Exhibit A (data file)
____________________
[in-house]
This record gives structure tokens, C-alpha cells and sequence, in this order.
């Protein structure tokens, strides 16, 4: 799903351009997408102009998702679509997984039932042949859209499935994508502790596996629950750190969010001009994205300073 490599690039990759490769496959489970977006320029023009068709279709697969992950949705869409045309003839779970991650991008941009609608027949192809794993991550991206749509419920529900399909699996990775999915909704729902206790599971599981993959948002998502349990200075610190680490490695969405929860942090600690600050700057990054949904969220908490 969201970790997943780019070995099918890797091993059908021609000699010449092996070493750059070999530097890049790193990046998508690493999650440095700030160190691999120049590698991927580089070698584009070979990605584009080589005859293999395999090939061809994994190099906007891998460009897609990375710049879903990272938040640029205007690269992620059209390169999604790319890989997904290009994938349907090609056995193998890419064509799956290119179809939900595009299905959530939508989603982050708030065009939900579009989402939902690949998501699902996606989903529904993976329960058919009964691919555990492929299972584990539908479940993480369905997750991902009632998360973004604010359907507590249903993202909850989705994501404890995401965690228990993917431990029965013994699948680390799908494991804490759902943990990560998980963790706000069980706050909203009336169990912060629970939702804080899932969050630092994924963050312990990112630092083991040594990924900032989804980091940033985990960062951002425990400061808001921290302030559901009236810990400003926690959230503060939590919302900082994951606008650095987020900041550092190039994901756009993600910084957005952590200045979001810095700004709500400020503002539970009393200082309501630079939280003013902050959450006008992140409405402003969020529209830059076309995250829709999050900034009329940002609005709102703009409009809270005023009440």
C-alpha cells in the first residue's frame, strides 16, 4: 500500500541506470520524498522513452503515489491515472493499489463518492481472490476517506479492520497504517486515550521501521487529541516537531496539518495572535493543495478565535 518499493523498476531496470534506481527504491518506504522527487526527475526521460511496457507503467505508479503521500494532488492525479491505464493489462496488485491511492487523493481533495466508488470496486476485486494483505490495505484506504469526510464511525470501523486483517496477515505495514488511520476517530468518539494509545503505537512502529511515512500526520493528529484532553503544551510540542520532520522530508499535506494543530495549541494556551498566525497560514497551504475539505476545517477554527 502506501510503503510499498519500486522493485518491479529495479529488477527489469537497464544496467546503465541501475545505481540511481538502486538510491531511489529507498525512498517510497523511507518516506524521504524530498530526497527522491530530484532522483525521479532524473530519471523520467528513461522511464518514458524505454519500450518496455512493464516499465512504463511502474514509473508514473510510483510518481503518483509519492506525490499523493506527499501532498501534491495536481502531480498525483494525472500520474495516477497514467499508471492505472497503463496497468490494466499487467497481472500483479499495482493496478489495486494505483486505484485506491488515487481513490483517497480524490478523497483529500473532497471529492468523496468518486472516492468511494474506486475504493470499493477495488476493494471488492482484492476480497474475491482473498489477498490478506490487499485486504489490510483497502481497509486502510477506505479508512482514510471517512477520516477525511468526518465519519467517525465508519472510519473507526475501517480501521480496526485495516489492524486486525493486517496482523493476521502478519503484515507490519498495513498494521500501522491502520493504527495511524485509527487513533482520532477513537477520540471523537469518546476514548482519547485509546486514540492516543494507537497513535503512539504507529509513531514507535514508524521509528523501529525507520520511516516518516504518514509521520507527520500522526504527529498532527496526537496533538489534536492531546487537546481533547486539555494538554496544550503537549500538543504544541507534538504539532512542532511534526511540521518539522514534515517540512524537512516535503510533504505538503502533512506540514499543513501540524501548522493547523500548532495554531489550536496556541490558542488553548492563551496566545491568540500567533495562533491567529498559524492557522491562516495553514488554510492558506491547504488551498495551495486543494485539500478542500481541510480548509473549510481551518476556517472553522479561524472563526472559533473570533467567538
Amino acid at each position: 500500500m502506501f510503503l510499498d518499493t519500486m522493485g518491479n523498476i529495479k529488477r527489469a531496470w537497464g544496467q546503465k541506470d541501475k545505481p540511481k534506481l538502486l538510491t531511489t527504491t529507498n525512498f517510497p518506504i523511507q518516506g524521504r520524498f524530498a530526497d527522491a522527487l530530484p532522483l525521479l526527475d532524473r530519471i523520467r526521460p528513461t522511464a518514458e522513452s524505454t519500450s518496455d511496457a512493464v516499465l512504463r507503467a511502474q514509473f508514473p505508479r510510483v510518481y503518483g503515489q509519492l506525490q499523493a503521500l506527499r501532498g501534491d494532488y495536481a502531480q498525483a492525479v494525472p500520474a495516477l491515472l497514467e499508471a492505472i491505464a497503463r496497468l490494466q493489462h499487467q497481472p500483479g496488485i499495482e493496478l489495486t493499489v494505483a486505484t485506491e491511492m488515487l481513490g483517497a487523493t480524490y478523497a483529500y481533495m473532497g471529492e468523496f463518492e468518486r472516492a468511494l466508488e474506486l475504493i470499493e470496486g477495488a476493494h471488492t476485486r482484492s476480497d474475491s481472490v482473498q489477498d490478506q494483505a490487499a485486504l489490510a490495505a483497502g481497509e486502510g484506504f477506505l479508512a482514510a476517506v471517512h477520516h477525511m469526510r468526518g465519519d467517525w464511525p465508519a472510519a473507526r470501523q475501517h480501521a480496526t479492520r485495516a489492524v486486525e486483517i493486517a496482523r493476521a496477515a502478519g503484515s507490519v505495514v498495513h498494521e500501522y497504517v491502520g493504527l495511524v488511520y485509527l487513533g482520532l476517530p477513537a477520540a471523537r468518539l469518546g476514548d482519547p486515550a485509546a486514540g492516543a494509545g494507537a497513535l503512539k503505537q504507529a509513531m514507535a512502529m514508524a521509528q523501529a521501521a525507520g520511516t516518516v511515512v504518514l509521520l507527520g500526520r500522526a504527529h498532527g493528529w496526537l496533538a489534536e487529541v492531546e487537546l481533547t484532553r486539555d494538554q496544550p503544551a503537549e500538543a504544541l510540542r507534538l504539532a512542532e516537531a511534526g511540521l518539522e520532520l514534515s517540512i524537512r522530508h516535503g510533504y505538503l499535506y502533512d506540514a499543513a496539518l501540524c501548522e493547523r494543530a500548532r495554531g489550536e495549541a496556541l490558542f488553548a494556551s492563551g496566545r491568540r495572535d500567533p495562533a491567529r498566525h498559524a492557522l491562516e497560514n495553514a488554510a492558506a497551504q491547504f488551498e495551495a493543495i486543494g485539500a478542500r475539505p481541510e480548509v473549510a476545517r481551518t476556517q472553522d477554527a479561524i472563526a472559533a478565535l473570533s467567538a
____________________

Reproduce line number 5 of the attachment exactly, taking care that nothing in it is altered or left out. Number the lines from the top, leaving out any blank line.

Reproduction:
Amino acid at each position: 500500500m502506501f510503503l510499498d518499493t519500486m522493485g518491479n523498476i529495479k529488477r527489469a531496470w537497464g544496467q546503465k541506470d541501475k545505481p540511481k534506481l538502486l538510491t531511489t527504491t529507498n525512498f517510497p518506504i523511507q518516506g524521504r520524498f524530498a530526497d527522491a522527487l530530484p532522483l525521479l526527475d532524473r530519471i523520467r526521460p528513461t522511464a518514458e522513452s524505454t519500450s518496455d511496457a512493464v516499465l512504463r507503467a511502474q514509473f508514473p505508479r510510483v510518481y503518483g503515489q509519492l506525490q499523493a503521500l506527499r501532498g501534491d494532488y495536481a502531480q498525483a492525479v494525472p500520474a495516477l491515472l497514467e499508471a492505472i491505464a497503463r496497468l490494466q493489462h499487467q497481472p500483479g496488485i499495482e493496478l489495486t493499489v494505483a486505484t485506491e491511492m488515487l481513490g483517497a487523493t480524490y478523497a483529500y481533495m473532497g471529492e468523496f463518492e468518486r472516492a468511494l466508488e474506486l475504493i470499493e470496486g477495488a476493494h471488492t476485486r482484492s476480497d474475491s481472490v482473498q489477498d490478506q494483505a490487499a485486504l489490510a490495505a483497502g481497509e486502510g484506504f477506505l479508512a482514510a476517506v471517512h477520516h477525511m469526510r468526518g465519519d467517525w464511525p465508519a472510519a473507526r470501523q475501517h480501521a480496526t479492520r485495516a489492524v486486525e486483517i493486517a496482523r493476521a496477515a502478519g503484515s507490519v505495514v498495513h498494521e500501522y497504517v491502520g493504527l495511524v488511520y485509527l487513533g482520532l476517530p477513537a477520540a471523537r468518539l469518546g476514548d482519547p486515550a485509546a486514540g492516543a494509545g494507537a497513535l503512539k503505537q504507529a509513531m514507535a512502529m514508524a521509528q523501529a521501521a525507520g520511516t516518516v511515512v504518514l509521520l507527520g500526520r500522526a504527529h498532527g493528529w496526537l496533538a489534536e487529541v492531546e487537546l481533547t484532553r486539555d494538554q496544550p503544551a503537549e500538543a504544541l510540542r507534538l504539532a512542532e516537531a511534526g511540521l518539522e520532520l514534515s517540512i524537512r522530508h516535503g510533504y505538503l499535506y502533512d506540514a499543513a496539518l501540524c501548522e493547523r494543530a500548532r495554531g489550536e495549541a496556541l490558542f488553548a494556551s492563551g496566545r491568540r495572535d500567533p495562533a491567529r498566525h498559524a492557522l491562516e497560514n495553514a488554510a492558506a497551504q491547504f488551498e495551495a493543495i486543494g485539500a478542500r475539505p481541510e480548509v473549510a476545517r481551518t476556517q472553522d477554527a479561524i472563526a472559533a478565535l473570533s467567538a